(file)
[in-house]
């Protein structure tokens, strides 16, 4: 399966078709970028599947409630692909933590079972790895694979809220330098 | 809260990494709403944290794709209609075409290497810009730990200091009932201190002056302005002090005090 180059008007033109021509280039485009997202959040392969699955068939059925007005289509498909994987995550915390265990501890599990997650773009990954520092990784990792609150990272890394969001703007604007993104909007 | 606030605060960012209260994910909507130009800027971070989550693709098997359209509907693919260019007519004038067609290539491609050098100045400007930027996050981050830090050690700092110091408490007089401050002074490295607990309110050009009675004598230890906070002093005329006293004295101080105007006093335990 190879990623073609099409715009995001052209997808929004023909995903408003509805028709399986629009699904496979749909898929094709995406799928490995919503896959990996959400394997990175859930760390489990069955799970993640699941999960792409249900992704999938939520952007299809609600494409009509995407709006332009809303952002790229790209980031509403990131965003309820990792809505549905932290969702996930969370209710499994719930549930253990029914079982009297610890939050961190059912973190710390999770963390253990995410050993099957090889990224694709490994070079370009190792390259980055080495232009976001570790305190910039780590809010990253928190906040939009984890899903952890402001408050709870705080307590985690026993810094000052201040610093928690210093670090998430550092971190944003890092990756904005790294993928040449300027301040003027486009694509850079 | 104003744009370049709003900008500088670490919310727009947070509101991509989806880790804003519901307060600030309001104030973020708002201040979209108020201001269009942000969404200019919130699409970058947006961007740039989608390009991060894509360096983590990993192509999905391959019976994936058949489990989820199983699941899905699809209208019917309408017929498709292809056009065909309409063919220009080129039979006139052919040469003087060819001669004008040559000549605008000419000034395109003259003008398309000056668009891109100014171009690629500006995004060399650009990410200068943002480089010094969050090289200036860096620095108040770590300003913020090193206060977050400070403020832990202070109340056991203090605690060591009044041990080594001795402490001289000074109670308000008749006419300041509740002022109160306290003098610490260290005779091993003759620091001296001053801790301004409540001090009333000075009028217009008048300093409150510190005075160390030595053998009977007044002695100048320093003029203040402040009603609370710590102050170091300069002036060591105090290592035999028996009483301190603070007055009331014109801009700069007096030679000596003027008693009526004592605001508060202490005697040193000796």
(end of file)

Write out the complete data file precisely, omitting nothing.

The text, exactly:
[in-house]
């Protein structure tokens, strides 16, 4: 399966078709970028599947409630692909933590079972790895694979809220330098 | 809260990494709403944290794709209609075409290497810009730990200091009932201190002056302005002090005090 180059008007033109021509280039485009997202959040392969699955068939059925007005289509498909994987995550915390265990501890599990997650773009990954520092990784990792609150990272890394969001703007604007993104909007 | 606030605060960012209260994910909507130009800027971070989550693709098997359209509907693919260019007519004038067609290539491609050098100045400007930027996050981050830090050690700092110091408490007089401050002074490295607990309110050009009675004598230890906070002093005329006293004295101080105007006093335990 190879990623073609099409715009995001052209997808929004023909995903408003509805028709399986629009699904496979749909898929094709995406799928490995919503896959990996959400394997990175859930760390489990069955799970993640699941999960792409249900992704999938939520952007299809609600494409009509995407709006332009809303952002790229790209980031509403990131965003309820990792809505549905932290969702996930969370209710499994719930549930253990029914079982009297610890939050961190059912973190710390999770963390253990995410050993099957090889990224694709490994070079370009190792390259980055080495232009976001570790305190910039780590809010990253928190906040939009984890899903952890402001408050709870705080307590985690026993810094000052201040610093928690210093670090998430550092971190944003890092990756904005790294993928040449300027301040003027486009694509850079 | 104003744009370049709003900008500088670490919310727009947070509101991509989806880790804003519901307060600030309001104030973020708002201040979209108020201001269009942000969404200019919130699409970058947006961007740039989608390009991060894509360096983590990993192509999905391959019976994936058949489990989820199983699941899905699809209208019917309408017929498709292809056009065909309409063919220009080129039979006139052919040469003087060819001669004008040559000549605008000419000034395109003259003008398309000056668009891109100014171009690629500006995004060399650009990410200068943002480089010094969050090289200036860096620095108040770590300003913020090193206060977050400070403020832990202070109340056991203090605690060591009044041990080594001795402490001289000074109670308000008749006419300041509740002022109160306290003098610490260290005779091993003759620091001296001053801790301004409540001090009333000075009028217009008048300093409150510190005075160390030595053998009977007044002695100048320093003029203040402040009603609370710590102050170091300069002036060591105090290592035999028996009483301190603070007055009331014109801009700069007096030679000596003027008693009526004592605001508060202490005697040193000796």